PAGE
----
Georgia Tech officials said the school has been involved in online learning for almost 30 years, so expanding web-based learning opportunities fit the university’s long-term goal of making higher education more accessible and affordable.

“Georgia Tech’s vision is to define the technological research university of the 21st century. We will explore technologies and instructional approaches that will improve our role as a leading provider of the best and most effective education in the state of Georgia, the nation and the world,” said Rafael Bras, provost and executive vice president for academic affairs at Georgia Tech.

U.S. Department of Education Secretary Arne Duncan said the university’s cheap master’s program could prove to be a model for how campuses, MOOC providers, and corporate entities can team up to provide low-cost education that would better prepare students for available jobs in technology and computer science.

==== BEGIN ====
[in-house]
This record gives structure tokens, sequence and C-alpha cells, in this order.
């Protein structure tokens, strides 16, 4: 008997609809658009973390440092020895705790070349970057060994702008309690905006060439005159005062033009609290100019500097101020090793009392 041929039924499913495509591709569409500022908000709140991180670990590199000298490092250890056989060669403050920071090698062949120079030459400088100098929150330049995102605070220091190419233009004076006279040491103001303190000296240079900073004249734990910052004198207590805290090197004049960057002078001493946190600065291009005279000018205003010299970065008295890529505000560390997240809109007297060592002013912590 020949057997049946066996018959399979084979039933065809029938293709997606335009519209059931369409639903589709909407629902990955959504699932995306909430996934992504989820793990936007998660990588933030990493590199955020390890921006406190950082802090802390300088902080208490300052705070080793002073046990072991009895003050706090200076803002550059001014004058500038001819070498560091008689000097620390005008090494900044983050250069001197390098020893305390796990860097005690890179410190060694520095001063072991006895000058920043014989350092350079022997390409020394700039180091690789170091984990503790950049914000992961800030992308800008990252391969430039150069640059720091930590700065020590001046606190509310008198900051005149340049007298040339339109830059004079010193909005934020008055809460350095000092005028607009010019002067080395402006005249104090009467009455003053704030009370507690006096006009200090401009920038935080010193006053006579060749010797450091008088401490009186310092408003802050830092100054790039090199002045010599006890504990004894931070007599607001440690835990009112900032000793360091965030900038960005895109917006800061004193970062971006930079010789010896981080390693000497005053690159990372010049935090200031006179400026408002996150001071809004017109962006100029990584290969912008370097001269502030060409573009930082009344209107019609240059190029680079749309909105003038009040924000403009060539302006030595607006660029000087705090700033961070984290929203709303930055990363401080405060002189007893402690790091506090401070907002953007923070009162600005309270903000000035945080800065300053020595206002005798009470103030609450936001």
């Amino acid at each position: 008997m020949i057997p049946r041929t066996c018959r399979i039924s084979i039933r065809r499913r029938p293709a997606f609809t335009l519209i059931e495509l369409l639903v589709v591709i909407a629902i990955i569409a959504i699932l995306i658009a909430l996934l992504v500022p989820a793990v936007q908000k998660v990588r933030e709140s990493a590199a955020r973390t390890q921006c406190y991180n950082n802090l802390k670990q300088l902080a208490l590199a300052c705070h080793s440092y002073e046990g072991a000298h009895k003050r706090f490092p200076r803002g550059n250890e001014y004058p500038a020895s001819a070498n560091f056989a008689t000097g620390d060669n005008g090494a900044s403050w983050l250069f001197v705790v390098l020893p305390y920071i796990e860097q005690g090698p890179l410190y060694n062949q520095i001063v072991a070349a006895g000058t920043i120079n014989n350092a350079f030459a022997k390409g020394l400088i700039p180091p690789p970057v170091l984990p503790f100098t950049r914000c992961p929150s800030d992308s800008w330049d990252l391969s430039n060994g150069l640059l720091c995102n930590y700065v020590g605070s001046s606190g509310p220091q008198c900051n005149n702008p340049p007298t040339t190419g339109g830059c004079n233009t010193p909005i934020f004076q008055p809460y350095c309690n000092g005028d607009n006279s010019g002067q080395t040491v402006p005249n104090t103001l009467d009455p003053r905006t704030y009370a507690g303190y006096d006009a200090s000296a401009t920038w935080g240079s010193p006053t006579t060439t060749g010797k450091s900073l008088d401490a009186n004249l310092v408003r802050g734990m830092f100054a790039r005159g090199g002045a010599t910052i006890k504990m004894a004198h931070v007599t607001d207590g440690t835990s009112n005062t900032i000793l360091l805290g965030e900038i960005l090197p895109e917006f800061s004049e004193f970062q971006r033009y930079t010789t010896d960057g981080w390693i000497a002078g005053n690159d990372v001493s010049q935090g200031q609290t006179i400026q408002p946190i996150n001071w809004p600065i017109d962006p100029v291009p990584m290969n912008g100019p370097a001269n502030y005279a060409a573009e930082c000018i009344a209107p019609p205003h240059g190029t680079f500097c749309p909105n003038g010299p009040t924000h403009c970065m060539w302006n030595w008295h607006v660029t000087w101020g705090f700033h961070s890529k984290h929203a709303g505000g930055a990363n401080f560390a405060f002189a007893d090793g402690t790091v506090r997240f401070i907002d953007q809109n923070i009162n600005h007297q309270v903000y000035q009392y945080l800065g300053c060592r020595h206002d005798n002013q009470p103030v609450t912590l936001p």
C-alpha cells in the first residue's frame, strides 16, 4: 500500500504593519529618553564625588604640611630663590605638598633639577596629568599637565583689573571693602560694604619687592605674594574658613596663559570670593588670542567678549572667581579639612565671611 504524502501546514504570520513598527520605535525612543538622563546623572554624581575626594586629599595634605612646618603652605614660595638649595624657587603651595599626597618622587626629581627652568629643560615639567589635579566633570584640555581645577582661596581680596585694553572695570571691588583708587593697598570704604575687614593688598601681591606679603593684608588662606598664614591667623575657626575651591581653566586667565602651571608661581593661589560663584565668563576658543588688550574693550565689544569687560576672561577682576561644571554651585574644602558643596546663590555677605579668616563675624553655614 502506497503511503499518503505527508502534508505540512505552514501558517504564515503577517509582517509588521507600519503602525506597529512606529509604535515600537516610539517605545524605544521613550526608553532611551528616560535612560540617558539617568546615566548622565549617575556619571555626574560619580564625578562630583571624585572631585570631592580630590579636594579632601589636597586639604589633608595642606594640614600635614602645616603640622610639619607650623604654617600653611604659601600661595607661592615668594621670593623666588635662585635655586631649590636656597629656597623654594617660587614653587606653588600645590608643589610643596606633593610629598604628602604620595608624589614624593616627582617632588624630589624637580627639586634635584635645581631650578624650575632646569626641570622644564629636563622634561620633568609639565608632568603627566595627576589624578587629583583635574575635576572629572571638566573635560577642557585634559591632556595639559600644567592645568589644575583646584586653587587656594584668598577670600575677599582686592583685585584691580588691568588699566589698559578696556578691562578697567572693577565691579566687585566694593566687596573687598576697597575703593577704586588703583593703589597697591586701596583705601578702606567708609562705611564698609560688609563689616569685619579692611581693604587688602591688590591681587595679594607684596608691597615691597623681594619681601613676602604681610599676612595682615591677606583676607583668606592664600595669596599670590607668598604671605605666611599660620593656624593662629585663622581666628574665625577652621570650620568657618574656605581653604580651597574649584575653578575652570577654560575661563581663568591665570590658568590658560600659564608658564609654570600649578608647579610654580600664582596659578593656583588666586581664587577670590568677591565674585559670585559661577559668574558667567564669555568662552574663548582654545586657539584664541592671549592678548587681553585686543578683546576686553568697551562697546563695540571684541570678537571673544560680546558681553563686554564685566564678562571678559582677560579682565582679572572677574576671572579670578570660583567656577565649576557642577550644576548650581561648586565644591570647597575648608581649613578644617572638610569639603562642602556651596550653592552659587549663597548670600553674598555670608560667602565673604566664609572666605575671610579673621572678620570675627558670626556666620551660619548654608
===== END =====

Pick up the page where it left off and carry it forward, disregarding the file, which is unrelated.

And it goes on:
“This new collaboration between Georgia Tech, AT&T and Udacity, and the application of the MOOC concept to advanced-degree programs, will further the national debate — pushing from conversations about technology to new models of instruction and new linkages between higher education and employers,” Duncan said.


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